Max DePree, alternatively De Pree or Depree

Max
DePree, alternatively De Pree or Depree
1924

American Businessman and Writer, Founder of Herman Miller Office Furniture Company

Author Quotes

In some South Pacific cultures, a speaker holds a conch shell as a symbol of temporary position of authority. Leaders must understand who holds the conch that is, who should be listened to and when.

Leaders are walking and talking manuals of behavior. As we listen to them, we silently ask ourselves what they did last Friday morning when there was a problem. And we watch. And just as surely as financial people measure return on assets, we all measure the behavior of our leaders. We measure it against our ideals and our realities.

We need to give each other the space to grow, to be ourselves, to exercise our diversity. We need to give each other space so that we may both give and receive such beautiful things as ideas, openness, dignity, joy, healing, and inclusion.

The signs of outstanding leadership appear primarily among the followers. Are the followers reaching their potential? Are they learning? Serving? Do they achieve the required results? Do they change with grace? Manage conflict?

In corporate life, I think there are three important areas which contracts can't deal with, the area of conflict, the area of change and area of reaching potential. To me a covenant is a relationship that is based on such things as shared ideals and shared value systems and shared ideas and shared agreement as to the processes we are going to use for working together. In many cases they develop into real love relationships.

If you want the best things to happen in corporate life you have to find ways to be hospitable to the unusual person. You don't get innovation as a democratic process. You almost get it as an anti-democratic process. Certainly you get it as an antithetical process, so you have to have an environment where the body of people are really amenable to change and can deal with the conflicts that arise out of change an innovation.

A team of giants needs giant pitchers who throw good ideas but every pitcher needs an outstanding catcher. Without giant catchers, the ideas of the giant pitchers may eventually disappear.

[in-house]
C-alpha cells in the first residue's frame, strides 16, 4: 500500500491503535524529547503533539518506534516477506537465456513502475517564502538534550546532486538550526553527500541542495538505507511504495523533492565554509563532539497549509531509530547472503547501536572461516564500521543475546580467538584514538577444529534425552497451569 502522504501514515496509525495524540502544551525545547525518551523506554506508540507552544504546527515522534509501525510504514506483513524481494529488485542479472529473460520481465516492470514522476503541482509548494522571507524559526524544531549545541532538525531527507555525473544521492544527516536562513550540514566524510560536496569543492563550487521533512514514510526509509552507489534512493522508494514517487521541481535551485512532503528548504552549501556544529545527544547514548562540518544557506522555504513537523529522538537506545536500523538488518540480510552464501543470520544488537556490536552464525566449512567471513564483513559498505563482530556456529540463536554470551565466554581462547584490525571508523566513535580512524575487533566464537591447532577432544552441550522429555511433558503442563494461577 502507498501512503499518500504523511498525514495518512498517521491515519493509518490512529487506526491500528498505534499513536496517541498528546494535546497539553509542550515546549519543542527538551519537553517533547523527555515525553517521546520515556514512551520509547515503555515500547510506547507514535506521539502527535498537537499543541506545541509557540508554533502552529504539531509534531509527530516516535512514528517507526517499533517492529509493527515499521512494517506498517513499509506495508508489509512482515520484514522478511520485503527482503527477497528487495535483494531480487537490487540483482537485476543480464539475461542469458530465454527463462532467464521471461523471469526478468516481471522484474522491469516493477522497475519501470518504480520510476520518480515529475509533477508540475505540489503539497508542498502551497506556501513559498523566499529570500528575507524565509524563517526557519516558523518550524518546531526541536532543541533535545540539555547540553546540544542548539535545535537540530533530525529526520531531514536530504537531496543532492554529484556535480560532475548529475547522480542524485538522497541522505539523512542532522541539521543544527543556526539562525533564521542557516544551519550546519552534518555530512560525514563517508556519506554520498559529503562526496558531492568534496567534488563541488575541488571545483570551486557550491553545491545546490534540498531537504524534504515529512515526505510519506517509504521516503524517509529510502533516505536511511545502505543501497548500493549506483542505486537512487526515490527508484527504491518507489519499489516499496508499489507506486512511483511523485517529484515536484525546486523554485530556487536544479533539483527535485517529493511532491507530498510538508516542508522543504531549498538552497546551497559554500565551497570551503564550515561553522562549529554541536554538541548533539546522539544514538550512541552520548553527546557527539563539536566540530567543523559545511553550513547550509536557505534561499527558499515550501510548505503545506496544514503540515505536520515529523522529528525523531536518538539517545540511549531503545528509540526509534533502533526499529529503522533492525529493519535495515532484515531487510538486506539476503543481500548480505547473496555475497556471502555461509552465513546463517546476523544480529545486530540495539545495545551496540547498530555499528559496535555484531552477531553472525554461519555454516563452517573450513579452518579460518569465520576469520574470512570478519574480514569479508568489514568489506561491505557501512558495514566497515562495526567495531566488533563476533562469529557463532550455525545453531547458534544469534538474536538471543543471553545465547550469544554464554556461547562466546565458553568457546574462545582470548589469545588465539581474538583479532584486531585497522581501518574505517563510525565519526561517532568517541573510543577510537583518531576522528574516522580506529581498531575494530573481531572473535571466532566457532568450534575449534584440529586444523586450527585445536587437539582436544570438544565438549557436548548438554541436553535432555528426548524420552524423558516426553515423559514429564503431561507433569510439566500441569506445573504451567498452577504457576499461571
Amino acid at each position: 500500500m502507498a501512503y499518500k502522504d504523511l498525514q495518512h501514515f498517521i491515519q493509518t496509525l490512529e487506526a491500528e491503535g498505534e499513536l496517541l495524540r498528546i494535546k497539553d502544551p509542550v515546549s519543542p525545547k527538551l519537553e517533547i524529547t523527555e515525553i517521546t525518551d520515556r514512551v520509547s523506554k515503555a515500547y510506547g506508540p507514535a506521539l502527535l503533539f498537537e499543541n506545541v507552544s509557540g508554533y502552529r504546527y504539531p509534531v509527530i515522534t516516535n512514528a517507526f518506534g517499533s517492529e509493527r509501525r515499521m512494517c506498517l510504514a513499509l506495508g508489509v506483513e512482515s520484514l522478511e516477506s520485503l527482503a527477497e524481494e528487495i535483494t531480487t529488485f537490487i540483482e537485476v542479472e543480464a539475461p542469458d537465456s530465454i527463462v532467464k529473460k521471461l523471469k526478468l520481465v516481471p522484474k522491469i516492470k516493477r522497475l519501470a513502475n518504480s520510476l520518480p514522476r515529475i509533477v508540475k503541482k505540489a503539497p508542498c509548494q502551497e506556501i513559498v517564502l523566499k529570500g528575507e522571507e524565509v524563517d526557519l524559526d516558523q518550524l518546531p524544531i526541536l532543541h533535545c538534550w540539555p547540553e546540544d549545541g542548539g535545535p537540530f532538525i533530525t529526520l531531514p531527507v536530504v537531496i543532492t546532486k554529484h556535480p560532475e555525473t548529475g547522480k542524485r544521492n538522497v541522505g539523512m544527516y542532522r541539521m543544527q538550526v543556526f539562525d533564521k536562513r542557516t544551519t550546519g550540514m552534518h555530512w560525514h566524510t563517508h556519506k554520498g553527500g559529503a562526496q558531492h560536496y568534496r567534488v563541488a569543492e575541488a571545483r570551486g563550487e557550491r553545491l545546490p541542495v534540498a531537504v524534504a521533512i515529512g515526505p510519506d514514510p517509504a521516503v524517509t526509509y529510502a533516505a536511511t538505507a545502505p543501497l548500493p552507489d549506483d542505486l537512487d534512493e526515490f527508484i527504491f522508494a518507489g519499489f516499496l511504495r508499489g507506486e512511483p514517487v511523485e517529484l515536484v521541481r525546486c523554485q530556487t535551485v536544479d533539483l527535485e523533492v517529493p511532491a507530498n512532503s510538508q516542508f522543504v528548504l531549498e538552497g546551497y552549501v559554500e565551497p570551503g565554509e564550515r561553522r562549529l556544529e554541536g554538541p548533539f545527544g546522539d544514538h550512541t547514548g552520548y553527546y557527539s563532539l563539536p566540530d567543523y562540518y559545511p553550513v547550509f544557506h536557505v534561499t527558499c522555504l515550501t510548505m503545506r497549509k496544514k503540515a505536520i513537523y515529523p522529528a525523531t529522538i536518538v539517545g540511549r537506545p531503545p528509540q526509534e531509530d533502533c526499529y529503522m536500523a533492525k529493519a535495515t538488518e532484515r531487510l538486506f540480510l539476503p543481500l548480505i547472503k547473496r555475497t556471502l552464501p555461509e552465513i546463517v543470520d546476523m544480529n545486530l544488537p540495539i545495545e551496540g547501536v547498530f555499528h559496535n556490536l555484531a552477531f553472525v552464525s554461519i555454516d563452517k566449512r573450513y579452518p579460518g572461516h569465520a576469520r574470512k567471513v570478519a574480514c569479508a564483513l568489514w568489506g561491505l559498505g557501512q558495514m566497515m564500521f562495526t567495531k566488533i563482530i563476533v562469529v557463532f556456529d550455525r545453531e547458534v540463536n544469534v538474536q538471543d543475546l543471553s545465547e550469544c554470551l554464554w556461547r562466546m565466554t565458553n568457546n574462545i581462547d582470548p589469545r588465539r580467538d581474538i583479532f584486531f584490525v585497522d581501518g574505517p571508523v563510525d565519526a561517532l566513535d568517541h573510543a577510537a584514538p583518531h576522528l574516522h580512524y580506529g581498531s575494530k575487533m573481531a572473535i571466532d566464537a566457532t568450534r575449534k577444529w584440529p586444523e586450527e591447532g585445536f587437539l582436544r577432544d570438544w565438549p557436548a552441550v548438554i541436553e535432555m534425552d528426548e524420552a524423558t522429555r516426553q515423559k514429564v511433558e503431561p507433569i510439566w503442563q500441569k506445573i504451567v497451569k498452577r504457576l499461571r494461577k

At the core however, I believe there are certain characteristics that I would always seek in a prospective mentor: wisdom, strength of character, shared values, accumulated experiences, continued learning, reflective articulation on life and accessibility. It is the character of the person that draws us to mentors. Mentors have character — they are characters — they live out the commitments of their character.

Whether leaders articulate a personal philosophy or not, their behavior surely expresses a personal set of values and beliefs.

What really counts in our lives is not our technical competence, but the quality of our relationships.

Whether leaders articulate a personal philosophy or not, their behavior surely expresses a personal set of values and beliefs. The way we build and hold our relationships, the physical settings we produce, the products and services our organizations provide, the way in which we communicate—all of these things reveal who we are.

From a leader’s perspective, the most serious betrayal has to do with thwarting human potential, with quenching the spirit, with failing to deal equitably with each other as human beings.”

Betrayal is a serious word; one we don’t much like to talk about. But the effects of betrayal on both the perpetrator and the victim are long-lasting, deep, and sometimes irreversible. Perhaps now is a good time to reflect upon these questions

I realize that not everything can be measured—mystery, beauty, the sweep of a rainbow, the breadth of human potential. Though failure is a reality and sometimes a consequence of measurement, continual success probably means our bar is too low or our tape too short.

Questions often make us uncomfortable, especially good questions, but they can be the source of insight and the beginning of progress.

How important it is to learn to say thank you! There are many ways to say thank you, but the problem is to find the most graceful and fitting.

I have come to realize that I have depended on followers for many things…leaders need a lot of help.

Intimacy is at the heart of competence. It has to do with understanding, with believing, and with practice. It has to do with the relationship to one’s work.

We see a decline of civility, and, sadly, it’s often modeled by the very people from whom we have the least right to expect it.

Leaders don't inflict pain - they share pain.

Leadership is liberating people to do what is required of them in the most effective and humane way possible.

Leadership is much more an art, a belief, a condition of the heart, than a set of things to do. The visible signs of artful leadership are expressed, ultimately, in its practice.

The first responsibility of a leader is to define reality. The last is to say thank you. In between the two, the leader must become a servant and a debtor. That sums up the progress of an artful leader.

Sometimes we think we're a little too gifted to show up, yo uknow. But none of us truly is...By avoiding risk we really risk what's most important in life---reaching toward growth, our potential, and a true contribution to a common good.

We can teach ourselves to see things the way they ARE. Only with vision can we begin to see things the way they CAN BE.

We cannot become what we need to be by remaining what we are.

Author Picture
First Name
Max
Last Name
DePree, alternatively De Pree or Depree
Birth Date
1924
Bio

American Businessman and Writer, Founder of Herman Miller Office Furniture Company